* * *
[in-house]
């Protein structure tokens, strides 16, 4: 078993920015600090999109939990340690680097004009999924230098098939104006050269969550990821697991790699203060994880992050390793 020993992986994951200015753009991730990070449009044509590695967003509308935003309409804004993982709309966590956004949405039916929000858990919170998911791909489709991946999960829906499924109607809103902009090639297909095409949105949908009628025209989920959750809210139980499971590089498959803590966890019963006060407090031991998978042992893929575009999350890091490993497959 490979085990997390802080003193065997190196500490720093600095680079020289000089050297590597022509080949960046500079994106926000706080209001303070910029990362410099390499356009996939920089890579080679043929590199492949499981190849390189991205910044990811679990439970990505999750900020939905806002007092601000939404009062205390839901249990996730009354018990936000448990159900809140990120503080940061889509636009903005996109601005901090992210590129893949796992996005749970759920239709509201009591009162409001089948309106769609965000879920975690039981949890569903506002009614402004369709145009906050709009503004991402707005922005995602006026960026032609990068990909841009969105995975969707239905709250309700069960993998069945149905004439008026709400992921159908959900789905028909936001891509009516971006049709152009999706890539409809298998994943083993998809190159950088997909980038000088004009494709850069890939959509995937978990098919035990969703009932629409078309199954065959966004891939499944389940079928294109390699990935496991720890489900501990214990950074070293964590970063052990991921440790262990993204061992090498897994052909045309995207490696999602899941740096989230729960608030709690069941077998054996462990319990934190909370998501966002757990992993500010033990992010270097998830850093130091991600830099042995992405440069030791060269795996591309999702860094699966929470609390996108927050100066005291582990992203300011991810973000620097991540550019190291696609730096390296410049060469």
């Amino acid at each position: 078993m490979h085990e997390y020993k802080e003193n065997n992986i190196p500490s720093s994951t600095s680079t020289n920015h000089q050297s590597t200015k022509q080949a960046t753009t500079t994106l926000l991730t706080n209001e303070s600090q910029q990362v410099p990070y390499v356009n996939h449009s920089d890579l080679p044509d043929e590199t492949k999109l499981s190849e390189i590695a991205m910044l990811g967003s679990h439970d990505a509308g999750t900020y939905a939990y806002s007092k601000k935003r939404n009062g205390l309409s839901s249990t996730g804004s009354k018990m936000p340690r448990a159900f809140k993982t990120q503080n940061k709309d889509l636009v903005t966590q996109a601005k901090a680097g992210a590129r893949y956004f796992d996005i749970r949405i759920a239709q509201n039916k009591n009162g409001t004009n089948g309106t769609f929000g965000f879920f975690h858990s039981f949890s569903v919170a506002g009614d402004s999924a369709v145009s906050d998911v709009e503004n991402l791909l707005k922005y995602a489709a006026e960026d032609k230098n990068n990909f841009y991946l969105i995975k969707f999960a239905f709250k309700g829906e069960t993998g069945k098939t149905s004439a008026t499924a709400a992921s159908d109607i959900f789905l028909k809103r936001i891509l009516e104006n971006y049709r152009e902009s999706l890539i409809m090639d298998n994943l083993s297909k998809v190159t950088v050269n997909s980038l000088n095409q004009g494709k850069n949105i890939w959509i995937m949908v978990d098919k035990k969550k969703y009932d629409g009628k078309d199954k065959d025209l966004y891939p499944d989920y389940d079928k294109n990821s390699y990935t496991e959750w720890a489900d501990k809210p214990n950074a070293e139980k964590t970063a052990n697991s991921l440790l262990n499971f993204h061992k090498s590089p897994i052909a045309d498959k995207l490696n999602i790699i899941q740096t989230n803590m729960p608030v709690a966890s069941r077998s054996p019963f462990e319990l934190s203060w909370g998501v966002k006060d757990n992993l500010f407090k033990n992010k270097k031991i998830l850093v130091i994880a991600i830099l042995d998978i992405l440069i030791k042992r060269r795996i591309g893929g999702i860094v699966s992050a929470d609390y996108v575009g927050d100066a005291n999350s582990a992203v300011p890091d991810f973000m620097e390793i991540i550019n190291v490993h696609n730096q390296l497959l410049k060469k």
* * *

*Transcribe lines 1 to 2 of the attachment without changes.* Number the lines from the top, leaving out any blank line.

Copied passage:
[in-house]
């Protein structure tokens, strides 16, 4: 078993920015600090999109939990340690680097004009999924230098098939104006050269969550990821697991790699203060994880992050390793 020993992986994951200015753009991730990070449009044509590695967003509308935003309409804004993982709309966590956004949405039916929000858990919170998911791909489709991946999960829906499924109607809103902009090639297909095409949105949908009628025209989920959750809210139980499971590089498959803590966890019963006060407090031991998978042992893929575009999350890091490993497959 490979085990997390802080003193065997190196500490720093600095680079020289000089050297590597022509080949960046500079994106926000706080209001303070910029990362410099390499356009996939920089890579080679043929590199492949499981190849390189991205910044990811679990439970990505999750900020939905806002007092601000939404009062205390839901249990996730009354018990936000448990159900809140990120503080940061889509636009903005996109601005901090992210590129893949796992996005749970759920239709509201009591009162409001089948309106769609965000879920975690039981949890569903506002009614402004369709145009906050709009503004991402707005922005995602006026960026032609990068990909841009969105995975969707239905709250309700069960993998069945149905004439008026709400992921159908959900789905028909936001891509009516971006049709152009999706890539409809298998994943083993998809190159950088997909980038000088004009494709850069890939959509995937978990098919035990969703009932629409078309199954065959966004891939499944389940079928294109390699990935496991720890489900501990214990950074070293964590970063052990991921440790262990993204061992090498897994052909045309995207490696999602899941740096989230729960608030709690069941077998054996462990319990934190909370998501966002757990992993500010033990992010270097998830850093130091991600830099042995992405440069030791060269795996591309999702860094699966929470609390996108927050100066005291582990992203300011991810973000620097991540550019190291696609730096390296410049060469």